Under the circumstances here we conclude that plaintiff did not have tenure in his position as Chief Administrative Counsel to defendant-Board of Education. His
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employment, therefore, was at will and he was subject to summary removal. Accordingly, his discharge was valid and he has no claim for lost salary for the period in question.
Our holding eliminates any need for deciding whether plaintiff's position was abolished for political reasons or for reasons of economy. Consequently, as we said earlier, we shall not review the factual determination in the trial court that Perrella's removal was politically motivated. Further, since plaintiff, as a non-tenure employee, was not removed illegally and, therefore, has no claim for lost salary, it is not necessary to pass upon whether or to what extent the doctrine of mitigation of damages should have been applied under Mastrobattista v. Essex County Park Comm'n, 46 N.J. 138 (1965) and Mason v. Civil Service Comm'n, 51 N.J. 115, decided February 5, 1968.
It is necessary for future guidance, however, to comment on the action of the trial court in allowing a counsel fee to plaintiff. Of course, in view of our holding that plaintiff has no right to a back-pay award, it follows that the allowance of counsel fee must fall also. But the fee grant has another aspect of legal error, stemming apparently from a misconception of our decision in Mastrobattista.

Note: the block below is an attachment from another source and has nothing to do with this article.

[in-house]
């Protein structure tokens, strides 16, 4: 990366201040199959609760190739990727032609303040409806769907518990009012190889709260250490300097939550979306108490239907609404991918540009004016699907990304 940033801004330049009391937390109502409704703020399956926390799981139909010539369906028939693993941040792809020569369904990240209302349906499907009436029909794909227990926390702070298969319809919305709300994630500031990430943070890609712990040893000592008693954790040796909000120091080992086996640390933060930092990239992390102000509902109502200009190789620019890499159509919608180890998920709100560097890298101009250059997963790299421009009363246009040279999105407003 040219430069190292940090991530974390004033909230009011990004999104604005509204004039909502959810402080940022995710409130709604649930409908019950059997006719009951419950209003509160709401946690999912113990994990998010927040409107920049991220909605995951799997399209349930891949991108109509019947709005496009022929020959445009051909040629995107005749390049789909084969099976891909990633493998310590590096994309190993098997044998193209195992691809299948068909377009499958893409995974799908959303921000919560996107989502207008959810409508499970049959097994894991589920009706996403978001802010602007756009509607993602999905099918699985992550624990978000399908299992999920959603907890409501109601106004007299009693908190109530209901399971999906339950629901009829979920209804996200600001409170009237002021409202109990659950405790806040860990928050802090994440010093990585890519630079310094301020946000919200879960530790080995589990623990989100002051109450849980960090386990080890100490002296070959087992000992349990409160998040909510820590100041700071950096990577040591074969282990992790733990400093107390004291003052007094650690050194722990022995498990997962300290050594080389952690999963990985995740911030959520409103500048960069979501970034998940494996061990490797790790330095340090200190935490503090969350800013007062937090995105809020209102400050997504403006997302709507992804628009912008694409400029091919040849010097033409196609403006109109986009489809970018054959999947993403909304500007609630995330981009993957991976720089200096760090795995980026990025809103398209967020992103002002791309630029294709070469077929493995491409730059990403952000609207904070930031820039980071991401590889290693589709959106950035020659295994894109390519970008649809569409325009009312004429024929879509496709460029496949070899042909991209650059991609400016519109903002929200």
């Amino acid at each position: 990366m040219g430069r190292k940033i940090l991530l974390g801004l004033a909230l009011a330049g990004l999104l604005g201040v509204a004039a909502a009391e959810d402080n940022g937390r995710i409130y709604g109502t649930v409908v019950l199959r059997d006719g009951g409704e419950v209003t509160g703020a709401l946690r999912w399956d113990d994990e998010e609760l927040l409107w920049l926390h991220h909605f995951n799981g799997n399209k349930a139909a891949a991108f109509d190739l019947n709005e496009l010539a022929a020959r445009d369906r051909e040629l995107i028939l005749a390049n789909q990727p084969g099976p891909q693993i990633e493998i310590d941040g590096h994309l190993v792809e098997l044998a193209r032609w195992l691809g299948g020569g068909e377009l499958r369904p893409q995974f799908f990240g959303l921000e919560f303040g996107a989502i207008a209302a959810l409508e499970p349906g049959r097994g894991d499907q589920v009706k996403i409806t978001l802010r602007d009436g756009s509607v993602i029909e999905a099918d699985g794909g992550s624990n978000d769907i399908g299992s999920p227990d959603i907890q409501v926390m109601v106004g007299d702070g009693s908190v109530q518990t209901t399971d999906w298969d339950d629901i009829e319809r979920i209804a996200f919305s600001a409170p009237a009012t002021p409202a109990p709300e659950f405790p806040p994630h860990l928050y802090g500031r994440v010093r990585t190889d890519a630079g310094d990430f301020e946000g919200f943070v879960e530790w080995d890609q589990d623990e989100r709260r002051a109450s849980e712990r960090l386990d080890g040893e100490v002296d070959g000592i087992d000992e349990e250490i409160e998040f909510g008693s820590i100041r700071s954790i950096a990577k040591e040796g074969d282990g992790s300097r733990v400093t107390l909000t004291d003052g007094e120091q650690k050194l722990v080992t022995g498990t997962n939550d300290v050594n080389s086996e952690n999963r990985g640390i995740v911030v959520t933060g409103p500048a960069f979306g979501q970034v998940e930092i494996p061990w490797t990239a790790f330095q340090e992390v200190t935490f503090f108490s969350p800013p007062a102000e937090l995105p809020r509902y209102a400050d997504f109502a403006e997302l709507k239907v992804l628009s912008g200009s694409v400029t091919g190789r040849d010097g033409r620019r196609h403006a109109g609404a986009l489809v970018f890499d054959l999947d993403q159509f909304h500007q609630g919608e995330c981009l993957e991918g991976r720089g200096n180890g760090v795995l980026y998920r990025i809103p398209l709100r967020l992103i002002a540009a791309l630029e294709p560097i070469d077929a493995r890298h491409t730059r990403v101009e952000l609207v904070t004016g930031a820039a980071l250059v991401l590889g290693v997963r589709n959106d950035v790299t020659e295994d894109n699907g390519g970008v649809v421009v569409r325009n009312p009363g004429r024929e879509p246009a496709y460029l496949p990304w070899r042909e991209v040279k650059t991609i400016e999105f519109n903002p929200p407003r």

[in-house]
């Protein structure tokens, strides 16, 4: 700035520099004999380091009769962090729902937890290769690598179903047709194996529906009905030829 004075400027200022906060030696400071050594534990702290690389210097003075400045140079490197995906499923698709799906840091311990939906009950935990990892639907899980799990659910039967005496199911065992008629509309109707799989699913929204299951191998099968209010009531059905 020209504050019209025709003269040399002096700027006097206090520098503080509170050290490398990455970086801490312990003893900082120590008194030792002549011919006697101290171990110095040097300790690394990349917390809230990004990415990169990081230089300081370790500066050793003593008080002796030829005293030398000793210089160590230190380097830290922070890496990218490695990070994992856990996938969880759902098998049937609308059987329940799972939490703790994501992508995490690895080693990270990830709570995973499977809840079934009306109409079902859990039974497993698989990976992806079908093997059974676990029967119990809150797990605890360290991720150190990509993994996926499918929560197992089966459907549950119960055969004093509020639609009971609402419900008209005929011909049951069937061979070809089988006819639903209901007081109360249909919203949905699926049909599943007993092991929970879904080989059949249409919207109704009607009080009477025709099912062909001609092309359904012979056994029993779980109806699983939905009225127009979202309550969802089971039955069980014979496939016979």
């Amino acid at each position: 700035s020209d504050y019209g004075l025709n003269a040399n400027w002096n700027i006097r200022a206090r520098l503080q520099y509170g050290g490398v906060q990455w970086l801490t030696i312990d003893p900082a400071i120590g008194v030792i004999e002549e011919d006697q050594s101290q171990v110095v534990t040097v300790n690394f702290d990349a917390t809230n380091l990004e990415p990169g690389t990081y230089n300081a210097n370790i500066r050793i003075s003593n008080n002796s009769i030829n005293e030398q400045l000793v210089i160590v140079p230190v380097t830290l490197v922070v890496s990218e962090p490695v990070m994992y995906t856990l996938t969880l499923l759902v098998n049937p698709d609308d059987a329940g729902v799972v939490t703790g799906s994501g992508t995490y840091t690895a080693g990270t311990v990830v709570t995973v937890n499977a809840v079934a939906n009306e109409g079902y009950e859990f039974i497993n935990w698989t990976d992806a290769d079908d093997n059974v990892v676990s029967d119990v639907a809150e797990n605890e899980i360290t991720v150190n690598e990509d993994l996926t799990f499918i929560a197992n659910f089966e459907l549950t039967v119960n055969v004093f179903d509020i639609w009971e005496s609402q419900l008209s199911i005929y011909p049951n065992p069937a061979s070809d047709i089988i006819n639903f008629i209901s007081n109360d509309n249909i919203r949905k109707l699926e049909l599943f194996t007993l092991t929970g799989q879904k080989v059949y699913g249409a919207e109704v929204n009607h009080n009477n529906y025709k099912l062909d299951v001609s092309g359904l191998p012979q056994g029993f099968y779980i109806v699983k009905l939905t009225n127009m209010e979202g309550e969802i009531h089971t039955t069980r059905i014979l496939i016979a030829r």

The trial judge recognized that plaintiff's employment with the Board was part time, and that it did not interfere with his private law practice. He held that Perrella was entitled to recover the full amount of back pay lost from the date of discharge, July 8, 1964, to September 20, 1965 when the Board adopted the resolution (later approved by the Appellate Division) abolishing its Law Department. He held also that this full amount of back pay was not subject to mitigation as the result of any earnings from plaintiff's private practice of law during the period in question. Then, believing that Mastrobattista sanctioned it, the trial court allowed a counsel fee of $3,000 to plaintiff. Thus plaintiff was given a full recovery of salary lost, undiminished by any